What is the difference between DVD-R/RW, DVD+R/RW, DVD-RAM and DVD+/-R DL?
Originally posted on WIBC.com on 01/24/2011
DVD stands for Digital Versatile Disc, the suffix of -R,-RW, +R and +RW represents the different type of recordable format currently available in the market. DVD Recordable format consists of, but not limited to the following:
DVD-R (pronounced “dash R” not “minus R”) is currently managed and supported by the DVD Forum. It’s support mostly consists of hardware manufacturing leaders including Pioneer and Apple. Originally designed for professional and commercial use, known as DVD-R for Authoring use or Authoring type, it was later made available to mass public market for consumer home use, known as DVD for General use or General type. DVD-R discs utilize organized dye that reacts to 650-nm laser used in most home DVD players. A 4.7GB DVD-R media can store up to 2 hours of high quality video and any additional audio tracks, special features, navigation menus as well as subtitle and any other special features that the DVD composer has created.
DVD-RW: The re-writable version of DVD-R media using phase changing alloy dye, enabling the content of DVD-RW to be written, erased, and re-written over and over for a limited amount of time. Most manufacturers claim over 1000 times re-writable with approx 60 years of storage life, however most users found DVD-RW have a relatively short media life due to excessive scratches, which is unpreventable if it is frequently used, resulting an unreadable disc. With that being said, it is highly recommended that any data, video or music you wish to store for long term to be stored on DVD-R write once media because of the more stable organized dye used.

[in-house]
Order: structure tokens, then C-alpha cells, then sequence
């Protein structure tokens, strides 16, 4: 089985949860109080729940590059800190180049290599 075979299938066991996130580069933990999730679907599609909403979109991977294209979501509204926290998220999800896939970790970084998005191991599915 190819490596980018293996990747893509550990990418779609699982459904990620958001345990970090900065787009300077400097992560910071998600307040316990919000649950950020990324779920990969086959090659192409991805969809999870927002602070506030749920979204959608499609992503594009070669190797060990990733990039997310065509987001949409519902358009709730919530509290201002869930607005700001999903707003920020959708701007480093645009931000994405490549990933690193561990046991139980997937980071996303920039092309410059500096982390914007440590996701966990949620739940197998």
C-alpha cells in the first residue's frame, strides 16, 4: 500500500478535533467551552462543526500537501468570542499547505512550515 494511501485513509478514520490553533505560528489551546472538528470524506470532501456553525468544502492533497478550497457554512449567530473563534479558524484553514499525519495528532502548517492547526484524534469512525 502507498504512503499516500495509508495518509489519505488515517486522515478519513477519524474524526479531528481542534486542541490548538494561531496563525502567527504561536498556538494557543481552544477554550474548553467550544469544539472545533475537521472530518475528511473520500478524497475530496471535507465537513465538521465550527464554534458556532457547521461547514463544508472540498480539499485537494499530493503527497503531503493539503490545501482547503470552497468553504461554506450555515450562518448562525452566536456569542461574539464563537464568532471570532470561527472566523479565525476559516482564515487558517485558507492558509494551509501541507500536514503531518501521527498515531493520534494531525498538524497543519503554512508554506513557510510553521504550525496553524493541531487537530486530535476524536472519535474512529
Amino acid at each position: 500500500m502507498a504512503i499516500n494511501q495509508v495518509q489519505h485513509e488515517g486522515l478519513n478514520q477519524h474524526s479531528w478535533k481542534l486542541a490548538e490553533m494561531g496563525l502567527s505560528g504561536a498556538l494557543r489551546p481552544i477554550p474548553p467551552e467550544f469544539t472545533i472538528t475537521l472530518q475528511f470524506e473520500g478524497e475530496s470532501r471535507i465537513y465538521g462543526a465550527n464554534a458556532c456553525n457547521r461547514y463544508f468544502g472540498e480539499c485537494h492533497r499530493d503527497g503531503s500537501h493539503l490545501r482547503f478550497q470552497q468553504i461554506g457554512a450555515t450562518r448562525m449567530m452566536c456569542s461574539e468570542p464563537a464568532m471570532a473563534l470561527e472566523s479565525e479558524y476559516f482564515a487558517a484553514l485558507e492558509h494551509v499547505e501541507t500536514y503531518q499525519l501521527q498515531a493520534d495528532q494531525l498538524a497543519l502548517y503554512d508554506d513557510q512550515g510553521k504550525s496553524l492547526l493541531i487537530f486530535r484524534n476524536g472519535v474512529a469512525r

DVD+R: currently managed and supported by the DVD Alliance. It’s support consists of power software giants including Microsoft, hardware manufacture giants such as Sony, HP, and Dell, just to name a few. With similar features as to DVD-R format, DVD+R is however designed to write data differently.
The DVD+R format uses organized dye that also utilize the 650nm wavelength, in addition with higher-frequency wobbled groove to eliminate linking sectors and options such as no-defect management.
You might ask what does this all mean? It simple means DVD+R format writes a more DVD player friendly data to ensure high compatibility.
DVD+RW: As you may have already guessed, DVD+RW is a re-writable variation of DVD+R format. However I cannot stress enough that DVD rewritable media, regardless of format; are not meant for long term archival/storage.
DVD+/-R DL: Also known as DVD+/-R Double Layer or Dual Layer. With 8.4GB of storage capacity, it is the most wanted media on a consumer’s list. To understand how DVD+R DL works, think of your DL recordable media as a 3 layer sandwich, with 1 layer of acrylic, 1 layer of organic dye, another layer of acrylic, another layer of relatively clear dye and finally enclosed by last layer of acrylic. How is this different from Double sided DVD-R? This simply means you do not have to flip over the disc to record the second side. Double Layer media means two side combined into 1 making it 2 layers of recording face on a single side.
DVD-RAM: Also known as DVD Random Access Media. Another format supported by the DVD Forum; it has many great features for data storage, however are not suitable for video storage. The main advantage of DVD-RAM media is due to the way the media is designed, data can be randomly stored, erased and re-written over; much like how your hard drive works. To better illustrate, think of writing a DVD media as writing on paper, when you write on DVD±RW media, you need to write the whole essay, and when you make a mistake or would like to make changes, you would need to toss the page to start with a new one (DVD±R) or erase the whole page and start from the beginning (DVD±RW). But with DVD-RAM you are writing on paper with pencil, when ever you wish to make changes, simply erase the word or paragraph and write over it.
“If DVD-RAM is so great why are DVD±RW more popular?” you might ask. Most DVD player can not read DVD-RAM media, and according to market studies, most DVD recordable medias are used for video purposes. Also, DVD-RAM is generally 3-4X more expensive than DVD±RW Media